Different Types of X-Rays Explained
X-rays are a powerful tool for identifying dental health issues and planning appropriate treatments.
Without X-rays, your dentist’s understanding of your teeth, jaw, and mouth would be limited to only what they can see with the naked eye. With X-rays, dentists can develop a much deeper picture of everything that’s going on inside your mouth. This allows them to address potential issues before they steamroll into more serious conditions and identify proper approaches for treatment. (To learn more about why dentists might order X-rays, check out this post.)
While all dental X-rays help dentists in these general ways, they each serve slightly different functions. Here’s a quick rundown of some of the most common dental X-rays and the specific value they offer for your oral health.
A Brief Look at Common Dental X-Rays
There are two main categories of dental X-rays:
- Intraoral X-rays, for which the X-ray sensor is inside the mouth. These are the most common type of dental X-ray today. They provide a high level of detail into the conditions of the jawbone, teeth, and the roots and bones that support the teeth
- Extraoral X-rays, for which the X-ray sensor is outside the mouth. Their primary use is for examining the jaw and skull
Within these overarching categories, there are a variety of common dental X-rays. These include:
These intraoral X-rays allow your dentist to view sections of the upper and lower teeth together in a single frame. Each X-rays reveals the teeth from their crowns down to their supporting bones. They’re primarily used to assess the alignment of the upper and lower teeth, to identify any decay occurring between teeth, to monitor the fit of crowns and bridges or the state of fillings, and to reveal possible bone loss, gum disease, or infections.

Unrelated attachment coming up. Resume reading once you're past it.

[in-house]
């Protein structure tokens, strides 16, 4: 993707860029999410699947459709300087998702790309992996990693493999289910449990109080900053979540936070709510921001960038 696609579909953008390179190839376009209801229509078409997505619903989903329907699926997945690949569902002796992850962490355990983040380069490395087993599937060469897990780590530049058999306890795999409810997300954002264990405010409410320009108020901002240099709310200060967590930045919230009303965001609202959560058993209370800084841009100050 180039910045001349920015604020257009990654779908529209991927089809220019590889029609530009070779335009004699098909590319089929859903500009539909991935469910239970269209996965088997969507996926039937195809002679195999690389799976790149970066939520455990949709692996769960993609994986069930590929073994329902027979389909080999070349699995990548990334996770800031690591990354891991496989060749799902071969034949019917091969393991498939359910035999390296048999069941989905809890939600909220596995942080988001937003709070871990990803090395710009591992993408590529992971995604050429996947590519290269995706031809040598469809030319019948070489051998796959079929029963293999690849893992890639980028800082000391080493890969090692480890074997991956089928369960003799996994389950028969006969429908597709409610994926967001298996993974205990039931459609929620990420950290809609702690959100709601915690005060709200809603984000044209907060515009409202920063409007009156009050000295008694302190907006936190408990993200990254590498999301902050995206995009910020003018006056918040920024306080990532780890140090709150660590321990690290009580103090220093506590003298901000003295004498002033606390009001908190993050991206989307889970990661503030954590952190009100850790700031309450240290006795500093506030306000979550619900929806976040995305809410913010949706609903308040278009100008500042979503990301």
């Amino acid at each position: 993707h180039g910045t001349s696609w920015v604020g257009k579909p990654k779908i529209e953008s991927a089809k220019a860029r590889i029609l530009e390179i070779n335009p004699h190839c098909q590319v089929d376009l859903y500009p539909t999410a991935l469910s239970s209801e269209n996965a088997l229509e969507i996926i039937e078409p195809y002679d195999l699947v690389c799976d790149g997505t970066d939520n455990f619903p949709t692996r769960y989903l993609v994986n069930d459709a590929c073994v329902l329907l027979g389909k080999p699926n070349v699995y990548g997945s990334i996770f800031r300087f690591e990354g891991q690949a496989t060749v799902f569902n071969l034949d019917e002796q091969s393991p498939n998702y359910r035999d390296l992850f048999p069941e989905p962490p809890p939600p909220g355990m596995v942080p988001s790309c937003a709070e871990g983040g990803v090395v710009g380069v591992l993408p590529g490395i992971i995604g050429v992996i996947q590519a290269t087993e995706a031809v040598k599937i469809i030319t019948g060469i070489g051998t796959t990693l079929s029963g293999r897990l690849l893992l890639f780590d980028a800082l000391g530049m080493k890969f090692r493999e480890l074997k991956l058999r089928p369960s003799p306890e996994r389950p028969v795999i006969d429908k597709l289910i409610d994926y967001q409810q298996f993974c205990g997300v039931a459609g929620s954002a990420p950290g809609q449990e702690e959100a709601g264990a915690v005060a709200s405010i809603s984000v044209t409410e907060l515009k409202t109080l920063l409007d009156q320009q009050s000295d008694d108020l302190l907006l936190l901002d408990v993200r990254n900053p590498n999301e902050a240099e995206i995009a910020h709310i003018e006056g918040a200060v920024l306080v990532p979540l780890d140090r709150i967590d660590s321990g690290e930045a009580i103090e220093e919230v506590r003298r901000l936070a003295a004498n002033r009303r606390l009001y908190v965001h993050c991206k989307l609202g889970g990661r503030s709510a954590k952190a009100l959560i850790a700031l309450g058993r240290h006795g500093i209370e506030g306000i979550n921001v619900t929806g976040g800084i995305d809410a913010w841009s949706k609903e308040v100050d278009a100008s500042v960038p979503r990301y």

Another form of intraoral X-rays, occlusal X-rays are used to examine the entire placement of teeth across the roof and/or floor of the mouth. They’re especially helpful for identifying extra teeth, impacted teeth, jaw fractures, cleft palates, cysts, abscesses, and growths.
As the name suggests, these extraoral X-rays take a broad view of your dental wellbeing by including the jaws, nasal area, sinuses, and teeth. They’re used primarily to reveal issues such as bone abnormalities, cysts, fractures, impacted teeth, infections, and tumors.
This intraoral X-ray type is used to examine the entirety of a section of teeth, with views from the crowns down to the roots and bones that hold the teeth in place. They’re especially useful for identifying dental issues that are brewing below the gum line, such as abscesses, cysts, impacted teeth, tumors, and other conditions that may alter or affect the root and bone structure.
This is a rare type of extraoral X-ray that would be taken only if your dentist suspects you might have salivary gland issues (such as blockages in the glands). The process involves injecting dye into the salivary glands so they’re visible on X-ray film.
These extraoral X-rays are used for viewing parts of the mouth that are otherwise hard to see. They work by revealing a designated section of the mouth and blurring out all the other parts so that section comes into detailed focus.
Many people have a full set of dental X-rays taken once a year in order for their dentists to maintain a baseline understanding of their oral health (although some people may need to have X-rays taken more frequently). X-rays are an important part of maintaining your dental health, so talk to your dentist if you ever have questions or concerns about how they’re being put to use.